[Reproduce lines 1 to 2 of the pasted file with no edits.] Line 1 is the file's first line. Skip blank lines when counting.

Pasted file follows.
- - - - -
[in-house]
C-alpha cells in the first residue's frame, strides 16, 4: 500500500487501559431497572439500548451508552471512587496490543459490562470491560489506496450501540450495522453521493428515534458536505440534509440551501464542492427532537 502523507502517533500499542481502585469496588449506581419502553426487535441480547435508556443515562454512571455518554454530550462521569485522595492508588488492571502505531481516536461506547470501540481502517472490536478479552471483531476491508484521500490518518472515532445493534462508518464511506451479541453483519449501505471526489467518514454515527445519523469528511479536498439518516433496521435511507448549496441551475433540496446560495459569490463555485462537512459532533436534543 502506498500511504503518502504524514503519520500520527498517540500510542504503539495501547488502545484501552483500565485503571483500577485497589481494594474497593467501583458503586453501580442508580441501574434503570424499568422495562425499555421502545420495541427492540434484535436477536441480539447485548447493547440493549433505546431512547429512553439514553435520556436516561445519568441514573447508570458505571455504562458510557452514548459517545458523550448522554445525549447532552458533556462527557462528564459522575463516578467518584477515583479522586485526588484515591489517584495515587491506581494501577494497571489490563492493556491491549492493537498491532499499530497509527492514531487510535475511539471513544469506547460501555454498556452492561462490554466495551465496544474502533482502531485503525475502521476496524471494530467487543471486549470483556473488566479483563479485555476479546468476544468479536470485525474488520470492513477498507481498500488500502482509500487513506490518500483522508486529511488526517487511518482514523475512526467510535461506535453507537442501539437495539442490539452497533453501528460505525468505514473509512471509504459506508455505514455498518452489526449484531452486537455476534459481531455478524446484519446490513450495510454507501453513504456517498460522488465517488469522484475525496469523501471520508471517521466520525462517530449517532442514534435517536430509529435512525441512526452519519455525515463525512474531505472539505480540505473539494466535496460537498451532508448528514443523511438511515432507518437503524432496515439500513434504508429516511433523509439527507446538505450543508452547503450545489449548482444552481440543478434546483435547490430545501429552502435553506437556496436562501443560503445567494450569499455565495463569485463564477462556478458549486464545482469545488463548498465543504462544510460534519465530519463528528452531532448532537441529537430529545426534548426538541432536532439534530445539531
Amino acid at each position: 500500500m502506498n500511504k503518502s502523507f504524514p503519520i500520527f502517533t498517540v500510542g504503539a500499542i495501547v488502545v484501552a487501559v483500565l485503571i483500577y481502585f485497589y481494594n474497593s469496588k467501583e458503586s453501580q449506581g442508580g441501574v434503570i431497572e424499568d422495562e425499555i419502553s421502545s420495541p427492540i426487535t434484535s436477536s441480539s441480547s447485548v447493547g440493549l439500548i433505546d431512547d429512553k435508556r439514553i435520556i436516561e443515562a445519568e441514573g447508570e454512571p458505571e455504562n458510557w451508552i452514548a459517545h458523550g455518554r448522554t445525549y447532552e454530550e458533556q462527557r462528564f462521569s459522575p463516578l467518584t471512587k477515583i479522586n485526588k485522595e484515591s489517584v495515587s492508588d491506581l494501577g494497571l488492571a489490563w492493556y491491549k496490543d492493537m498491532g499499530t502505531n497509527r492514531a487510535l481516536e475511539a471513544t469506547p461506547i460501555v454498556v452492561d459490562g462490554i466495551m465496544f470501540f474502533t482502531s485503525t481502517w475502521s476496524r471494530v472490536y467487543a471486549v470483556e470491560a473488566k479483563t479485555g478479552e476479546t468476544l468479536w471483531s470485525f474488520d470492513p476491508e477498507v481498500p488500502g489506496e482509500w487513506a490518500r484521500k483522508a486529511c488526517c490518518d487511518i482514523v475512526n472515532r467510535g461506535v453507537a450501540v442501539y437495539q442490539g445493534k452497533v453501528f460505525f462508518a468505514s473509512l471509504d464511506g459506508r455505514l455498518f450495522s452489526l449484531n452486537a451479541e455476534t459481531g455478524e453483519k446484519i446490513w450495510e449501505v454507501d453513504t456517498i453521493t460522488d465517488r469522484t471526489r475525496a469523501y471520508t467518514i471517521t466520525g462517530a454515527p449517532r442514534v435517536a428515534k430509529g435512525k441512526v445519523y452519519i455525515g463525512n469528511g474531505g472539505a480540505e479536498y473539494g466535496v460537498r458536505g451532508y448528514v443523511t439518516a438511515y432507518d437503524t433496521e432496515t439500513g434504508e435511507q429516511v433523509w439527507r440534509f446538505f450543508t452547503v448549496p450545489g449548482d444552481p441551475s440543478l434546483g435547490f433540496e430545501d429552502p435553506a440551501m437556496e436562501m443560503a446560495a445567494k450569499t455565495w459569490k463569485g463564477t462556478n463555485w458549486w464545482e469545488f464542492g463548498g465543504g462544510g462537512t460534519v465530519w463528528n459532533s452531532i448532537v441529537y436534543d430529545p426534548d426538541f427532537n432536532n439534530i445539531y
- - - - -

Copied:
[in-house]
C-alpha cells in the first residue's frame, strides 16, 4: 500500500487501559431497572439500548451508552471512587496490543459490562470491560489506496450501540450495522453521493428515534458536505440534509440551501464542492427532537 502523507502517533500499542481502585469496588449506581419502553426487535441480547435508556443515562454512571455518554454530550462521569485522595492508588488492571502505531481516536461506547470501540481502517472490536478479552471483531476491508484521500490518518472515532445493534462508518464511506451479541453483519449501505471526489467518514454515527445519523469528511479536498439518516433496521435511507448549496441551475433540496446560495459569490463555485462537512459532533436534543 502506498500511504503518502504524514503519520500520527498517540500510542504503539495501547488502545484501552483500565485503571483500577485497589481494594474497593467501583458503586453501580442508580441501574434503570424499568422495562425499555421502545420495541427492540434484535436477536441480539447485548447493547440493549433505546431512547429512553439514553435520556436516561445519568441514573447508570458505571455504562458510557452514548459517545458523550448522554445525549447532552458533556462527557462528564459522575463516578467518584477515583479522586485526588484515591489517584495515587491506581494501577494497571489490563492493556491491549492493537498491532499499530497509527492514531487510535475511539471513544469506547460501555454498556452492561462490554466495551465496544474502533482502531485503525475502521476496524471494530467487543471486549470483556473488566479483563479485555476479546468476544468479536470485525474488520470492513477498507481498500488500502482509500487513506490518500483522508486529511488526517487511518482514523475512526467510535461506535453507537442501539437495539442490539452497533453501528460505525468505514473509512471509504459506508455505514455498518452489526449484531452486537455476534459481531455478524446484519446490513450495510454507501453513504456517498460522488465517488469522484475525496469523501471520508471517521466520525462517530449517532442514534435517536430509529435512525441512526452519519455525515463525512474531505472539505480540505473539494466535496460537498451532508448528514443523511438511515432507518437503524432496515439500513434504508429516511433523509439527507446538505450543508452547503450545489449548482444552481440543478434546483435547490430545501429552502435553506437556496436562501443560503445567494450569499455565495463569485463564477462556478458549486464545482469545488463548498465543504462544510460534519465530519463528528452531532448532537441529537430529545426534548426538541432536532439534530445539531